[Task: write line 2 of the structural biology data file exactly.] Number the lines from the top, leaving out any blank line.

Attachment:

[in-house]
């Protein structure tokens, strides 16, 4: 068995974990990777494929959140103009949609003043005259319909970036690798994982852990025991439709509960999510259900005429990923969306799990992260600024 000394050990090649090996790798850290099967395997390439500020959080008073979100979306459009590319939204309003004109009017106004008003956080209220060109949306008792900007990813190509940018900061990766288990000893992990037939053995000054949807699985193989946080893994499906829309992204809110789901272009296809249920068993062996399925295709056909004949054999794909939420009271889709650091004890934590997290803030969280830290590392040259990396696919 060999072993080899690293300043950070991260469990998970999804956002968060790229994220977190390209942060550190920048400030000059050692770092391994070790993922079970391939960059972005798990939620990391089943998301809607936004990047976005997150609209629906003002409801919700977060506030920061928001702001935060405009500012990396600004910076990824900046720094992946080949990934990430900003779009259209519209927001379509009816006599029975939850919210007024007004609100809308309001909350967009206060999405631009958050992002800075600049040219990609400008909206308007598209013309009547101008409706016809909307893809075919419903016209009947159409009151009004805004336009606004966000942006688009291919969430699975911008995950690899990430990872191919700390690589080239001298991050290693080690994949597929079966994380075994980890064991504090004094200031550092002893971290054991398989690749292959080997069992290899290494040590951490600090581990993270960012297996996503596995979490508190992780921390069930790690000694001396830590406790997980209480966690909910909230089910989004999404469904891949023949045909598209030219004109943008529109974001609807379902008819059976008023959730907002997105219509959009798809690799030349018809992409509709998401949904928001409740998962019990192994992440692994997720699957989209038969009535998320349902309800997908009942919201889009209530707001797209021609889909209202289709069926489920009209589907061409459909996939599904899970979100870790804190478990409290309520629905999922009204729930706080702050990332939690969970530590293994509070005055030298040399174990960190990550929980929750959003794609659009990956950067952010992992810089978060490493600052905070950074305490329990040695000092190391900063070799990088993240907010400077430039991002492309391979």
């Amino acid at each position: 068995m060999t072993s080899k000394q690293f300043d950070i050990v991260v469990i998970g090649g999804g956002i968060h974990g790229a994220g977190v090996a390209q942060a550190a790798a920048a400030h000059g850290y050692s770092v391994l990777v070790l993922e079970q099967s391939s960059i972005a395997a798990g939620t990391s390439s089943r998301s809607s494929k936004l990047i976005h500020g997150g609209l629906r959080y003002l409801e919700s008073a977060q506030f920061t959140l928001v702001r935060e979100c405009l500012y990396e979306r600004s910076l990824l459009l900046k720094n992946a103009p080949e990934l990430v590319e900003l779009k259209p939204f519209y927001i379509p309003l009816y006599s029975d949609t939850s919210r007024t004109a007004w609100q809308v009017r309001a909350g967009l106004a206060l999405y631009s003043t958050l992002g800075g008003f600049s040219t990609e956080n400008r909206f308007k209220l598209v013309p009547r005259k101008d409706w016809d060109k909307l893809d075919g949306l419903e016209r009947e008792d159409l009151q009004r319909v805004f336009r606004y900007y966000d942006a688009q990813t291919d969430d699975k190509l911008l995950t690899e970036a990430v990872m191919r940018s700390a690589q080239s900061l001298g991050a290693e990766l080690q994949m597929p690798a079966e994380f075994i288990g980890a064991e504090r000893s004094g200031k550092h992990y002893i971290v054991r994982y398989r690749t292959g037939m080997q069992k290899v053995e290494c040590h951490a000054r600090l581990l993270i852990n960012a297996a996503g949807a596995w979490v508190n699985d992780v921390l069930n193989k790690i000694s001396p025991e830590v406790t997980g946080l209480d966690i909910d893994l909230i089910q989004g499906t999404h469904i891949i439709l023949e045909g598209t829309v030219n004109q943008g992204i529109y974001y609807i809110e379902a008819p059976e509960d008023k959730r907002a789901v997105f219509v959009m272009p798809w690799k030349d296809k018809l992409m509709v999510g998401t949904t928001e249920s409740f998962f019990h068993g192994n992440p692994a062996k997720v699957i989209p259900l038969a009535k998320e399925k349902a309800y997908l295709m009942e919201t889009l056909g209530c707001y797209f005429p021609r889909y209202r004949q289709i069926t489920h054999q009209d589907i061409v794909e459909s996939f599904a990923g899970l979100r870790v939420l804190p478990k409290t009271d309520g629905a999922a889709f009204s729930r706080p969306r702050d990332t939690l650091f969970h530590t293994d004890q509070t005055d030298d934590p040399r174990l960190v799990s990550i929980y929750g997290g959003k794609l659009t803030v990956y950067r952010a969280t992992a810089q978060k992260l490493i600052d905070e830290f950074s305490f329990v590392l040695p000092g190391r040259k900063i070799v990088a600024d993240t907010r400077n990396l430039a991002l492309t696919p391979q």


């Protein structure tokens, strides 16, 4: 068995974990990777494929959140103009949609003043005259319909970036690798994982852990025991439709509960999510259900005429990923969306799990992260600024 000394050990090649090996790798850290099967395997390439500020959080008073979100979306459009590319939204309003004109009017106004008003956080209220060109949306008792900007990813190509940018900061990766288990000893992990037939053995000054949807699985193989946080893994499906829309992204809110789901272009296809249920068993062996399925295709056909004949054999794909939420009271889709650091004890934590997290803030969280830290590392040259990396696919 060999072993080899690293300043950070991260469990998970999804956002968060790229994220977190390209942060550190920048400030000059050692770092391994070790993922079970391939960059972005798990939620990391089943998301809607936004990047976005997150609209629906003002409801919700977060506030920061928001702001935060405009500012990396600004910076990824900046720094992946080949990934990430900003779009259209519209927001379509009816006599029975939850919210007024007004609100809308309001909350967009206060999405631009958050992002800075600049040219990609400008909206308007598209013309009547101008409706016809909307893809075919419903016209009947159409009151009004805004336009606004966000942006688009291919969430699975911008995950690899990430990872191919700390690589080239001298991050290693080690994949597929079966994380075994980890064991504090004094200031550092002893971290054991398989690749292959080997069992290899290494040590951490600090581990993270960012297996996503596995979490508190992780921390069930790690000694001396830590406790997980209480966690909910909230089910989004999404469904891949023949045909598209030219004109943008529109974001609807379902008819059976008023959730907002997105219509959009798809690799030349018809992409509709998401949904928001409740998962019990192994992440692994997720699957989209038969009535998320349902309800997908009942919201889009209530707001797209021609889909209202289709069926489920009209589907061409459909996939599904899970979100870790804190478990409290309520629905999922009204729930706080702050990332939690969970530590293994509070005055030298040399174990960190990550929980929750959003794609659009990956950067952010992992810089978060490493600052905070950074305490329990040695000092190391900063070799990088993240907010400077430039991002492309391979």